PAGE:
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Week of 14 May 1999

Vol. II, No. 34

Feature Article

BU sophomores recognized as Beckman Scholars

By Eric McHenry

Arnold Beckman, a world-renowned inventor, entrepreneur, and philanthropist, who turned 99 last month, says his strategy for advancing the sciences is a simple one: "Give money to the best people and then get out of their way."

It appears that BU is home to some of the best people. The University is one of only 16 institutions nationwide to be selected by the Arnold and Mabel Beckman Foundation for a 1999-2000 Beckman Scholars Program Award. Three sophomores from the College of Arts and Sciences and one from the College of Engineering will share an award of $70,400, which will finance research for one academic year and two summers. The four students, Carissa Bellardine (ENG'01), Catherine Cormier (CAS'01), Hau Le (CAS'01), and Mindy Markowitz (CAS'01), were recognized at the annual Undergraduate Research Awards Ceremony May 6 in the School of Management.

"This year's Beckman Scholars are certainly among the best of Boston University undergraduates," President Jon Westling said at the ceremony. "They've already shown the discipline of mind needed to prepare research projects that are not only focused and feasible, but of significance as well. And thanks to the generosity of the Beckman Foundation, we are now able to grant them the means to take up their work and thus continue the process of acquiring those skills and habits that will lead to a rewarding life in science, a life that was beautifully exemplified by Arnold Beckman's own."

Beckman, who invented a spectrophotometer that greatly accelerated the study of chemical reactions and a centrifuge that enabled Jonas Salk to isolate the polio virus, got his start conducting experiments with ammonia and baking soda in his father's woodshed. One of the guiding objectives of the charitable Beckman Foundation, which he established in 1982 after selling his multimillion-dollar Beckman Instruments company, has been to encourage young investigators with lots of promise but not a lot of name recognition or financial wherewithal.

Beckman scholars

Mark W. Riemen Prize-winner Monica O'Chaney (center) and Beckman scholars (left to right) Catherine Cormier, Carissa Bellardine, Mindy Markowitz, and Hau Le, were recognized at the May 6 Undergraduate Research Awards Ceremony. Photo by Michael Hamilton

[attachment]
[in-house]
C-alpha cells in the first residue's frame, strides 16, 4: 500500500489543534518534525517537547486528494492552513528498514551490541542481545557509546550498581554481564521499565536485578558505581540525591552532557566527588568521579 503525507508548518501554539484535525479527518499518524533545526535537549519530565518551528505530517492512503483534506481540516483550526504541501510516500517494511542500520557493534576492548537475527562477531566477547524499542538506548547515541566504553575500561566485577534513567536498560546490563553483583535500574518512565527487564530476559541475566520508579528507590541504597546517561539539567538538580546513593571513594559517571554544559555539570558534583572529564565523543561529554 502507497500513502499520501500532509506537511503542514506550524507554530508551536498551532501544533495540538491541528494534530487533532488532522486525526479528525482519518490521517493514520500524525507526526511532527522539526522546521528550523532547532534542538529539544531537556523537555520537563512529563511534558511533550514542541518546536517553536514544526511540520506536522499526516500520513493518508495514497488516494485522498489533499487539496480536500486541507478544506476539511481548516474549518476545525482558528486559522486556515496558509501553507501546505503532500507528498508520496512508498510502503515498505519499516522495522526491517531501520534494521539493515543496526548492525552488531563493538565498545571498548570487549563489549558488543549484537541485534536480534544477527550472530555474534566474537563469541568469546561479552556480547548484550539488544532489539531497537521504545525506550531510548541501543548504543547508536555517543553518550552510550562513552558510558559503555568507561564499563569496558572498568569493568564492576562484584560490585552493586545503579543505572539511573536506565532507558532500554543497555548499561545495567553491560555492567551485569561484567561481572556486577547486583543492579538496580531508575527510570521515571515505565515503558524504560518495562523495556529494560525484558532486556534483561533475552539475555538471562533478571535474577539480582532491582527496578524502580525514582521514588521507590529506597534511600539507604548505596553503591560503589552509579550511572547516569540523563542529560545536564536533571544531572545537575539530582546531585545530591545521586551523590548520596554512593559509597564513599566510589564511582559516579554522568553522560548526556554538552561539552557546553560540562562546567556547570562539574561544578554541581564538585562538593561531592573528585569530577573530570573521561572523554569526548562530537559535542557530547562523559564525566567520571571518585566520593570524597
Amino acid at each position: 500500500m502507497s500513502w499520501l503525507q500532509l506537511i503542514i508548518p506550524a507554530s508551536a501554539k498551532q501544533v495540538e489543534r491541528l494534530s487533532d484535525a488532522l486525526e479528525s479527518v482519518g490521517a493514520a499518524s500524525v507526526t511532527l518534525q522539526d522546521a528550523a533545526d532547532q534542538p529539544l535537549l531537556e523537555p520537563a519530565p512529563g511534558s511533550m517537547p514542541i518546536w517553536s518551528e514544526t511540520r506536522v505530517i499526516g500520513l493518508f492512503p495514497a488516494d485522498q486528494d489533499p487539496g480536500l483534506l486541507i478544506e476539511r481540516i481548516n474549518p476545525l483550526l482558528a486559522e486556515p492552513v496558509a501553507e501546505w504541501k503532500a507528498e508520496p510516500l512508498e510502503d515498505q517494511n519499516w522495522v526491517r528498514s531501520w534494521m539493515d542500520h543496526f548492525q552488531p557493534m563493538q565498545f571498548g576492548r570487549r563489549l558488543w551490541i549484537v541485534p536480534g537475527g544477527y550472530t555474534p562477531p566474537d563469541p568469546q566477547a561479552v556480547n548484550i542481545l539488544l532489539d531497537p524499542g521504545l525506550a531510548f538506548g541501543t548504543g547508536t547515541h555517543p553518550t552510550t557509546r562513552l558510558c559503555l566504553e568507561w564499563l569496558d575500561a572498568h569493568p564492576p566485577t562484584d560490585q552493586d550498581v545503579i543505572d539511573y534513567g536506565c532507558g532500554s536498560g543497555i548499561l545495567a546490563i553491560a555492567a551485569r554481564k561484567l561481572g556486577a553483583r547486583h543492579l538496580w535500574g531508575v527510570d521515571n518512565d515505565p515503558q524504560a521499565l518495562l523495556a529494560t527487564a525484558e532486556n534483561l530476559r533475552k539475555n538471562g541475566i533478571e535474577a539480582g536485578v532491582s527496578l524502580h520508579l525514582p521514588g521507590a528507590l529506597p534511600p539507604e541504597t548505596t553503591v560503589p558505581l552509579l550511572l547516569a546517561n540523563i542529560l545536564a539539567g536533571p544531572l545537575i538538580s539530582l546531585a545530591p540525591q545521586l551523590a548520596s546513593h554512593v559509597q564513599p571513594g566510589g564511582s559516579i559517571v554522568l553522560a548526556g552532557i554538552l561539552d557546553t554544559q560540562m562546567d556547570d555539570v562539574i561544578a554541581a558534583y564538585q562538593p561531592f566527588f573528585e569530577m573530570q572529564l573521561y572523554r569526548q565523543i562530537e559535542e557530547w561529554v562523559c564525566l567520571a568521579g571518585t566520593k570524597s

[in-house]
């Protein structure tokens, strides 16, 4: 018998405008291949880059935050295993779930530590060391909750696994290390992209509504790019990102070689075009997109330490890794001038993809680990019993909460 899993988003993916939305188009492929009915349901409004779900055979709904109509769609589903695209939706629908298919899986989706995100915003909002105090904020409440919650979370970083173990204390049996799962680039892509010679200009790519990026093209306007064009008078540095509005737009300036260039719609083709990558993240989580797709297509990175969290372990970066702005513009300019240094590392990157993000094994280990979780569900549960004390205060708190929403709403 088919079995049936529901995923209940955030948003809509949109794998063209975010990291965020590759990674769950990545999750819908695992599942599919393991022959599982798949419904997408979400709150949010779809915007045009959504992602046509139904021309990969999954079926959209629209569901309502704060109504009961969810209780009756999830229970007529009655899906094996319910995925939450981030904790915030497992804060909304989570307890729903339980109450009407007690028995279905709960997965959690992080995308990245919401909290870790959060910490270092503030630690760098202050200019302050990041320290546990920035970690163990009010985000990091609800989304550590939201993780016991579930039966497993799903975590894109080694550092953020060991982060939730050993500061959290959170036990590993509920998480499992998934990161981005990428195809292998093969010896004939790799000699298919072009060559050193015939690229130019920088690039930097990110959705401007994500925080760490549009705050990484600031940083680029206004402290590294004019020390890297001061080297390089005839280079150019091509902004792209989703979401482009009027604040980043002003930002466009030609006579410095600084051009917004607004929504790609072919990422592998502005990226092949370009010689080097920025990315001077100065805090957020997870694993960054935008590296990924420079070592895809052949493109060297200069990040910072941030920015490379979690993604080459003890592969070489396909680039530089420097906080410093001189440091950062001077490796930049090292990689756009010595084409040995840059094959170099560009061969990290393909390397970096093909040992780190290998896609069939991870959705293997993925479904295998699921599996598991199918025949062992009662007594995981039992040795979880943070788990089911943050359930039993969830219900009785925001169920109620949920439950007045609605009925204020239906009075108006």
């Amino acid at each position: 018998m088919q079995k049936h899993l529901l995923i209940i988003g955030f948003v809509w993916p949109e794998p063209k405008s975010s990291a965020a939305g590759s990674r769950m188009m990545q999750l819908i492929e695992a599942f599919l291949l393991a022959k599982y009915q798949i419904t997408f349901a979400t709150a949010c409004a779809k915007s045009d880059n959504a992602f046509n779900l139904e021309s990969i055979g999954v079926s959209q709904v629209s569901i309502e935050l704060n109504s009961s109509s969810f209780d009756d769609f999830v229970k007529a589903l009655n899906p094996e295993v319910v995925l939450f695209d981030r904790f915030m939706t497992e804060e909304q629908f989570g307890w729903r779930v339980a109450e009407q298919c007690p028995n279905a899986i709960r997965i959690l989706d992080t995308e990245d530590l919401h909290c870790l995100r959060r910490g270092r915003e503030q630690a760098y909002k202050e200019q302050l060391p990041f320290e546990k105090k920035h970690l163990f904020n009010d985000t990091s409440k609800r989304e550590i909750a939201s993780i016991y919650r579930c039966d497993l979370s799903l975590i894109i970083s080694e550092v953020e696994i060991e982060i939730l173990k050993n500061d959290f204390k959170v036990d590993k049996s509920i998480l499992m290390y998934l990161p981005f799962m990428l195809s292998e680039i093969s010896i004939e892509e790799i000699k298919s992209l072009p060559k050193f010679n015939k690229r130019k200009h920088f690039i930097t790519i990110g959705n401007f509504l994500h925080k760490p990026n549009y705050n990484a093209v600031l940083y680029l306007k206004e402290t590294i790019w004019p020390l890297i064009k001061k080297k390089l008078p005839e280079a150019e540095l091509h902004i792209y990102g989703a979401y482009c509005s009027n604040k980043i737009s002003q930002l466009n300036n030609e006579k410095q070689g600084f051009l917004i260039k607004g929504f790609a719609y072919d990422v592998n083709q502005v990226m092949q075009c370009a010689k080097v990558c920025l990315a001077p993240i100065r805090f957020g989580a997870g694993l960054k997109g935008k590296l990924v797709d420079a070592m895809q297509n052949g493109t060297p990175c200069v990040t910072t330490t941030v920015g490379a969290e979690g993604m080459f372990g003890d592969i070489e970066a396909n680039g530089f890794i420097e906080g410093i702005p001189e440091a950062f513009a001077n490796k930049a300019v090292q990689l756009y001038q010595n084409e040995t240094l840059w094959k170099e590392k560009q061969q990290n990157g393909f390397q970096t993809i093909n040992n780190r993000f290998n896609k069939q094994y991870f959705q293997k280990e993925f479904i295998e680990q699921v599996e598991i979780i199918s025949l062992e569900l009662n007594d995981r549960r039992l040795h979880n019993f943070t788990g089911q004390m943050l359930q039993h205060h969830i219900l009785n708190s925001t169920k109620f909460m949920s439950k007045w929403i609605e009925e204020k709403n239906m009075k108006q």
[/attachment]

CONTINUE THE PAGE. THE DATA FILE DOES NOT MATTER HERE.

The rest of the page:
"The Beckman Scholarships are targeted for sophomores," says Sharon Prado, director of the Undergraduate Research Opportunities Program (UROP), which is administering the award. "The idea is to support really well-qualified students early in their undergraduate career, to connect them with a strong faculty mentor, and to get them on the road to research a little bit sooner."

When applying to be Beckman Scholars, eligible sophomores met prospectively with various faculty members as part of a mentor-student matching process. The four students selected will work closely with the faculty mentor assigned them, pursuing a project directly related to that professor's research area.

"I think this is going to be a terrific experience for me," says Catherine Cormier, who under the direction of Thomas Gilmore, CAS associate professor of biology, will work toward the development of a durable mammalian cell system in which a protein believed to have a role in the growth of cancerous tumors can be studied. "The things that they're doing in Dr. Gilmore's lab are so fascinating. If I ended up finding a mammalian system that can overexpress v-Rel [the protein], I'd be one of the first people in the world to do so.

"That's what excites me about research," Cormier says. "Even if a discovery you make isn't something earth-shattering, something that's going to change the course of history, it's still something brand-new. That's such an exciting prospect."

This is the second year of the Beckman Scholars Program, and BU's first as an award recipient. After reviewing information on nearly 800 American educational institutions, the Beckman Foundation invited the 170 colleges and universities it identified as having demonstrated the strongest commitment to undergraduate research in chemistry, biochemistry, and the biological sciences to apply for the awards. Prado put together a Beckman Committee, comprising herself and four faculty members, which submitted a preapplication profiling the University's undergraduate research programs in those areas and outlining ways that the University's students would apply the money if selected as Beckman Scholars. When the initial group of preapplicant schools was narrowed to 40 finalists, the committee forwarded a longer, more detailed proposal. The group of 16 institutions ultimately selected for the awards includes Dartmouth College, Haverford College, the University of California, Los Angeles, and Yale University.

Also honored at the May 6 awards ceremony were recipients of the Mark W. Riemen Prize, UROP Faculty Matching Grants, UROP Summer Research Awards, Pfizer Prepare Awards, National Science Foundation Research Experiences for Undergraduates awards, and Howard Hughes Medical Institute awards. Visit UROP's Web site at www.bu.edu/urop.